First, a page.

and oftentimes place bureaucracy over the students'
To meet yearly progress requirements, all immigrant
and minority students as well as students with special
needs must have adequate math and language arts skills
by the year 2014. These too are near impossible standards.
Disabled students, including those with special needs,
are also tested and expected to meet AYP. Teachers are
working especially hard integrating students with special
needs varying from autism to Down syndrome. Special
education students attending Amelia Earhart Elementary
in Provo did not test well in 2005, and as a result
of AYP standards the school failed.
Recent federal provisions for disabled students allowing
alternative testing and modified achievement standards
are provided for. However, disabled students are required
to fail tests two years in a row before even being considered
for alternative testing ad modified achievement standards.
Such policies have adverse effects on students and their
Considerations should be made to ensure accommodations
for each student based upon his or her needs. NCLB also
aims to bridge the "achievement gap," a gap in math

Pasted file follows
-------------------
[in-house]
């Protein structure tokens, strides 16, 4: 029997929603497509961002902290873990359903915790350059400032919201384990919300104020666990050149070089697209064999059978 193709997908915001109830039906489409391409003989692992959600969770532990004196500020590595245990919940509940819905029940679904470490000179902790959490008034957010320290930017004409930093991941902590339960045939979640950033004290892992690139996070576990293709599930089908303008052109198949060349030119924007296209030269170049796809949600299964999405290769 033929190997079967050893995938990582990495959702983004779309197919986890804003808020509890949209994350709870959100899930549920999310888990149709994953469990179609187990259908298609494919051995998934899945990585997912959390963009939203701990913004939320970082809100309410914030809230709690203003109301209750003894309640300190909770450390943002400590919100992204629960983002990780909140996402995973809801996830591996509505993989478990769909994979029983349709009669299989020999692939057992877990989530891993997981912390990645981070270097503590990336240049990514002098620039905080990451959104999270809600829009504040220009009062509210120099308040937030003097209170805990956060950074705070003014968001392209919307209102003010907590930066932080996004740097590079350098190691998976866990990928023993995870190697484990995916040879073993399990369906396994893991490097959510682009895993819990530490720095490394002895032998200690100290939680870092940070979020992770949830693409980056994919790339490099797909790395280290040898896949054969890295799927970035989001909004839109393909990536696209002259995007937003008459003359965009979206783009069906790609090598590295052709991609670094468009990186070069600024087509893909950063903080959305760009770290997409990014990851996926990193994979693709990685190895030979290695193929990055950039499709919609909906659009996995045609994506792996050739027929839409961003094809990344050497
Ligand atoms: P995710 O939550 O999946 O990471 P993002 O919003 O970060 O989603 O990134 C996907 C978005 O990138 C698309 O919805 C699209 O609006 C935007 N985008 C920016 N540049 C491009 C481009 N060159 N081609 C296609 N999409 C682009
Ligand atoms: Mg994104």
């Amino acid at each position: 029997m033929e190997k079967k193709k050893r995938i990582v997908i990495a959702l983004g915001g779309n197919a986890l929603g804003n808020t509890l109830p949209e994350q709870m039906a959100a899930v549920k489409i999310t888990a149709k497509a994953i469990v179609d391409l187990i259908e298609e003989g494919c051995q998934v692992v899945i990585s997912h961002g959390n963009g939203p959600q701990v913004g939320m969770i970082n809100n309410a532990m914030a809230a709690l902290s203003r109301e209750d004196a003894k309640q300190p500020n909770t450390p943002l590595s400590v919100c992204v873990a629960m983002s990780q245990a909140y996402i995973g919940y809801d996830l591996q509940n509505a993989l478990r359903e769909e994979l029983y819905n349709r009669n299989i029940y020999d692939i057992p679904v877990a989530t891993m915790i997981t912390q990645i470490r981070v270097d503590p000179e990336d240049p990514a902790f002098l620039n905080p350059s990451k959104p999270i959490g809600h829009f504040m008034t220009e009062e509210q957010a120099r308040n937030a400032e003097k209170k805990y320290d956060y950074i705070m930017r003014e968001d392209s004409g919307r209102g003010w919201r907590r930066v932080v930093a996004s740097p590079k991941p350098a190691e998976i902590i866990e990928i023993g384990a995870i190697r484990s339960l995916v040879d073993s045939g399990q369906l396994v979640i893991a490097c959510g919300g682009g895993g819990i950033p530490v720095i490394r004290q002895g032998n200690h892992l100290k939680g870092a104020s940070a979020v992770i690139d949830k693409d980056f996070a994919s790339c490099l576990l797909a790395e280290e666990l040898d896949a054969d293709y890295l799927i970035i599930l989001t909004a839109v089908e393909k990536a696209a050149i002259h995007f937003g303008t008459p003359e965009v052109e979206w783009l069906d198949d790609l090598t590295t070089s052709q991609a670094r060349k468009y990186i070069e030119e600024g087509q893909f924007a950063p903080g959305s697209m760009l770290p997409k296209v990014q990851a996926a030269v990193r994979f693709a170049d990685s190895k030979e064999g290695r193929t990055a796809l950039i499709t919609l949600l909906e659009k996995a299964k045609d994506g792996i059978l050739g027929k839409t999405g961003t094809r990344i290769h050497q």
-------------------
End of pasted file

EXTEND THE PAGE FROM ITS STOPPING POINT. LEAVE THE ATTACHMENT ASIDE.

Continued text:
and reading skills existing between minority groups
and non-minority groups. Utah's growing minority population
poses a real challenge to Utah's teachers. Lately teachers
have bolstered their efforts to help prepare minority
students for these tests. However, testing for students
with difficulties in English has not been adapted nor
implemented in most states, including Utah. NCLB provides
for students who speak another language have the option
to be tested in their primary language. Again, students'
individual needs should always come first.
NCLB presents problems not only for Utah's teachers
and students, but also for Utah's taxpayers and legislators.
Many consider the federal act an intrusion on states'
rights. NCLB is what is known as an unfunded mandate.
When passed in 2001, NCLB demanded more resources, higher
standards, and standardized testing; however, it allocated
almost no necessary funding to implement and sustain
these changes. By doing so, the state of Utah and its
taxpayers were left to pay for these costly changes.
In early 2005, a controversial bill was passed stating
that "unless and until" additional funds are provided,
Utah should continue with its own "proven system." Weeks
later, on May 3, 2005, Gov. Jon Huntsman signed into
law a bill reconsidering the extent of some of NCLB's
national standards allowing Utah's school districts
to ignore certain provisions of the law in favor of
their own emphases.
It is necessary that legislators in Washington review
the progress of NCLB. Certain aspects of NCLB need to
be refined in order to become a thriving and effective
system benefiting students, teachers, and administrators
across the nation. Struggling schools should not be
faced with the threat of losing funding because of unmet
projections. It is essential that changes be made to
individually accommodate students including those with
disabilities and with difficulties in English. All of
these changes are necessary so that teachers can continue
to have that life-changing impact on students' lives.